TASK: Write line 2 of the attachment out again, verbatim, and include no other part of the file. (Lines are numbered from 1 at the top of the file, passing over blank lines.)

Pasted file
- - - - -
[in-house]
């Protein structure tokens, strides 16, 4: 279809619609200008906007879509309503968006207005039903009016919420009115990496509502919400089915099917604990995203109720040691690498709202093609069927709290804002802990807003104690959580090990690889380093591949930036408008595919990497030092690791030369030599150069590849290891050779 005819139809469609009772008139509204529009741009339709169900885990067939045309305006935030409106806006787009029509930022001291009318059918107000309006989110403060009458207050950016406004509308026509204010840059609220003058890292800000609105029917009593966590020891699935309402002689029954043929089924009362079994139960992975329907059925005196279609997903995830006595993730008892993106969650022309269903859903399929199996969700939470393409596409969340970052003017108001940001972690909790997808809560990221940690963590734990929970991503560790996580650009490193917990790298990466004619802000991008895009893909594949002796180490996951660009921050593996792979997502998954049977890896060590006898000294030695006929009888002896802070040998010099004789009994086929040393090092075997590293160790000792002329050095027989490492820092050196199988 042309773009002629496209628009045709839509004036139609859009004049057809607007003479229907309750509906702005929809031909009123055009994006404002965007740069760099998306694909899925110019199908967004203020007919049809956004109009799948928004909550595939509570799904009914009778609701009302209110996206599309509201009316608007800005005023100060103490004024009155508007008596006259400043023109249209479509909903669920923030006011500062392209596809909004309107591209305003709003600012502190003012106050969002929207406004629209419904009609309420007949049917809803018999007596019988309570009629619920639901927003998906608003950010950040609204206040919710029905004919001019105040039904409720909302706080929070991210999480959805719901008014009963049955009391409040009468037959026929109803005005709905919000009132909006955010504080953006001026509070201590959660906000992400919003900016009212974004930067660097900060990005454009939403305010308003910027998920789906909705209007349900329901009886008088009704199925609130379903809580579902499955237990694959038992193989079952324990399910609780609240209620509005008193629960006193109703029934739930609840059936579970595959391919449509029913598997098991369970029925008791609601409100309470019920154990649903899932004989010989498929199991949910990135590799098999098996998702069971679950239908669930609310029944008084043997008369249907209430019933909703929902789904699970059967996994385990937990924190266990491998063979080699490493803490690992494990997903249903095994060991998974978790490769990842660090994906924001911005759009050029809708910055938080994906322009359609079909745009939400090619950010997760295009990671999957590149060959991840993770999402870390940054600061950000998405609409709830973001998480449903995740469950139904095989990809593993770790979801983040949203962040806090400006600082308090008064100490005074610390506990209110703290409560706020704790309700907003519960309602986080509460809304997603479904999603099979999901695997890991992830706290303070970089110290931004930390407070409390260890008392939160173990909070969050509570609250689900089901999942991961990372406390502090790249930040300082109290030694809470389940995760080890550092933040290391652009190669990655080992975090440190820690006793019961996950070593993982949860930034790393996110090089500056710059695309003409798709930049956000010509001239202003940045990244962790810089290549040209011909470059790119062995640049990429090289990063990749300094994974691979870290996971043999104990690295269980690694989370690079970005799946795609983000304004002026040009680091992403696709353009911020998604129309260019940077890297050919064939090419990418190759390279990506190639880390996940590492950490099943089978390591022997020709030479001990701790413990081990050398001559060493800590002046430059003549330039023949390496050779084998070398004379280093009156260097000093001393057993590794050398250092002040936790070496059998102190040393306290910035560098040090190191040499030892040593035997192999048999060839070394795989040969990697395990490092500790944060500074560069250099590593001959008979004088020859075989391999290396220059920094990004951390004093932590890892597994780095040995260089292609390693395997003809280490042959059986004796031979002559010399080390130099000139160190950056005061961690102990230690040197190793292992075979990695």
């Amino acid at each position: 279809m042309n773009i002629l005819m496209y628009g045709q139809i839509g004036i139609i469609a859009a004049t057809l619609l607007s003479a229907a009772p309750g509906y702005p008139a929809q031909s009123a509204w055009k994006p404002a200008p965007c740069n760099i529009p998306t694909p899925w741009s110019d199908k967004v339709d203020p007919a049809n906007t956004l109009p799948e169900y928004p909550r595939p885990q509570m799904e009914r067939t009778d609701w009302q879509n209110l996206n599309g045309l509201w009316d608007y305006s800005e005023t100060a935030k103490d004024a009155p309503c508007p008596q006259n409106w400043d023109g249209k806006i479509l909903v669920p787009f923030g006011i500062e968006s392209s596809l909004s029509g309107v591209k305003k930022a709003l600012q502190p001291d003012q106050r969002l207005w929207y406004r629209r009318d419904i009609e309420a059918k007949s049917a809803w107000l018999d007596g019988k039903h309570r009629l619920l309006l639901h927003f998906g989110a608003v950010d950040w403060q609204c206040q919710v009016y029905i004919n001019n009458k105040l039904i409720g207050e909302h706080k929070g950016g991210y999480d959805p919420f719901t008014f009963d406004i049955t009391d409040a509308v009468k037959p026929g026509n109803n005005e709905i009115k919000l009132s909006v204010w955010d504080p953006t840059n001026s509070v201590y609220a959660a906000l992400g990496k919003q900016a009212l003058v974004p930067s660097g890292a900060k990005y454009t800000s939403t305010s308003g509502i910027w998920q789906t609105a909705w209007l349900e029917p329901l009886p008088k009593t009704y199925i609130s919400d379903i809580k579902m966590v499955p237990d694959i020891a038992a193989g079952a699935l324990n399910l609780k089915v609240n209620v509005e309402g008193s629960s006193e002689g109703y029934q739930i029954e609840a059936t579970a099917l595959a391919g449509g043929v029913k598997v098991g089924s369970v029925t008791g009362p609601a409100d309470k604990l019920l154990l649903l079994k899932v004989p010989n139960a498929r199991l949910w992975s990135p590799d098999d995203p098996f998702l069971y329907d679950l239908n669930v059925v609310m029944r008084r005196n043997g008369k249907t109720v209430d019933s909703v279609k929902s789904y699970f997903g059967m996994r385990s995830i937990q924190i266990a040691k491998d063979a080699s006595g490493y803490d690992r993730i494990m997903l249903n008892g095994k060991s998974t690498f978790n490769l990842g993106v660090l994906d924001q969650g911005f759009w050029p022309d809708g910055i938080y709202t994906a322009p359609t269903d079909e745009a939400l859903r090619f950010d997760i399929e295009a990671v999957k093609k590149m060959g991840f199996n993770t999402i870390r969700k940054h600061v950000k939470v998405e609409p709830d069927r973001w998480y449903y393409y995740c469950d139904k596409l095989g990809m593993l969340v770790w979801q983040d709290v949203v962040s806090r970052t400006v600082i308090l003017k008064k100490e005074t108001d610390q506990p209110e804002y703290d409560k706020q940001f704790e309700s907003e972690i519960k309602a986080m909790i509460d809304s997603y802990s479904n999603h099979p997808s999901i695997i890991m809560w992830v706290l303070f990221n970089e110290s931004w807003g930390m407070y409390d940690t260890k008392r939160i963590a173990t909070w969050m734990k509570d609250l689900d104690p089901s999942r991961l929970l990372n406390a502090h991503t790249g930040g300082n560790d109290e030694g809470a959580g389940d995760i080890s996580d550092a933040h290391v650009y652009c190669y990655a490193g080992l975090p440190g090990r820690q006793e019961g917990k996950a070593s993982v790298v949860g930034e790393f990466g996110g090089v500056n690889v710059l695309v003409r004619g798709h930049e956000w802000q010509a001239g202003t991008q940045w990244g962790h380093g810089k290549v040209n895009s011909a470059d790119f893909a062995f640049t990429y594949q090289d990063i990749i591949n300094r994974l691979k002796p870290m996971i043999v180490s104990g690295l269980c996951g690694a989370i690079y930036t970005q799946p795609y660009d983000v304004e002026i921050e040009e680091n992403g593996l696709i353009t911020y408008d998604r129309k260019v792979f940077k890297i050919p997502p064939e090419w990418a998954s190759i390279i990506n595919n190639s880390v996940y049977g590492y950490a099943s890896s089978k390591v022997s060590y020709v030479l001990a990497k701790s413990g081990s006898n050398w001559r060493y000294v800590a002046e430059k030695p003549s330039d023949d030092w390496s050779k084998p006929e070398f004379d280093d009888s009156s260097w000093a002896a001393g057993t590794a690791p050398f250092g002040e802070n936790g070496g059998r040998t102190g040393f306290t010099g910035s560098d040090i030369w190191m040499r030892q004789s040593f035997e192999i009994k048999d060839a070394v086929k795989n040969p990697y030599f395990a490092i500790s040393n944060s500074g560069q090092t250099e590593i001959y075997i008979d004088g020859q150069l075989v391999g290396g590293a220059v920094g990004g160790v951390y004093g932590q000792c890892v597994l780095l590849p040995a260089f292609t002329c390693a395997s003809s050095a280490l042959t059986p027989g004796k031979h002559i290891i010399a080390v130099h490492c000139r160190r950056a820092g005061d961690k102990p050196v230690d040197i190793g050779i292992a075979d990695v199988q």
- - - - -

């Protein structure tokens, strides 16, 4: 279809619609200008906007879509309503968006207005039903009016919420009115990496509502919400089915099917604990995203109720040691690498709202093609069927709290804002802990807003104690959580090990690889380093591949930036408008595919990497030092690791030369030599150069590849290891050779 005819139809469609009772008139509204529009741009339709169900885990067939045309305006935030409106806006787009029509930022001291009318059918107000309006989110403060009458207050950016406004509308026509204010840059609220003058890292800000609105029917009593966590020891699935309402002689029954043929089924009362079994139960992975329907059925005196279609997903995830006595993730008892993106969650022309269903859903399929199996969700939470393409596409969340970052003017108001940001972690909790997808809560990221940690963590734990929970991503560790996580650009490193917990790298990466004619802000991008895009893909594949002796180490996951660009921050593996792979997502998954049977890896060590006898000294030695006929009888002896802070040998010099004789009994086929040393090092075997590293160790000792002329050095027989490492820092050196199988 042309773009002629496209628009045709839509004036139609859009004049057809607007003479229907309750509906702005929809031909009123055009994006404002965007740069760099998306694909899925110019199908967004203020007919049809956004109009799948928004909550595939509570799904009914009778609701009302209110996206599309509201009316608007800005005023100060103490004024009155508007008596006259400043023109249209479509909903669920923030006011500062392209596809909004309107591209305003709003600012502190003012106050969002929207406004629209419904009609309420007949049917809803018999007596019988309570009629619920639901927003998906608003950010950040609204206040919710029905004919001019105040039904409720909302706080929070991210999480959805719901008014009963049955009391409040009468037959026929109803005005709905919000009132909006955010504080953006001026509070201590959660906000992400919003900016009212974004930067660097900060990005454009939403305010308003910027998920789906909705209007349900329901009886008088009704199925609130379903809580579902499955237990694959038992193989079952324990399910609780609240209620509005008193629960006193109703029934739930609840059936579970595959391919449509029913598997098991369970029925008791609601409100309470019920154990649903899932004989010989498929199991949910990135590799098999098996998702069971679950239908669930609310029944008084043997008369249907209430019933909703929902789904699970059967996994385990937990924190266990491998063979080699490493803490690992494990997903249903095994060991998974978790490769990842660090994906924001911005759009050029809708910055938080994906322009359609079909745009939400090619950010997760295009990671999957590149060959991840993770999402870390940054600061950000998405609409709830973001998480449903995740469950139904095989990809593993770790979801983040949203962040806090400006600082308090008064100490005074610390506990209110703290409560706020704790309700907003519960309602986080509460809304997603479904999603099979999901695997890991992830706290303070970089110290931004930390407070409390260890008392939160173990909070969050509570609250689900089901999942991961990372406390502090790249930040300082109290030694809470389940995760080890550092933040290391652009190669990655080992975090440190820690006793019961996950070593993982949860930034790393996110090089500056710059695309003409798709930049956000010509001239202003940045990244962790810089290549040209011909470059790119062995640049990429090289990063990749300094994974691979870290996971043999104990690295269980690694989370690079970005799946795609983000304004002026040009680091992403696709353009911020998604129309260019940077890297050919064939090419990418190759390279990506190639880390996940590492950490099943089978390591022997020709030479001990701790413990081990050398001559060493800590002046430059003549330039023949390496050779084998070398004379280093009156260097000093001393057993590794050398250092002040936790070496059998102190040393306290910035560098040090190191040499030892040593035997192999048999060839070394795989040969990697395990490092500790944060500074560069250099590593001959008979004088020859075989391999290396220059920094990004951390004093932590890892597994780095040995260089292609390693395997003809280490042959059986004796031979002559010399080390130099000139160190950056005061961690102990230690040197190793292992075979990695």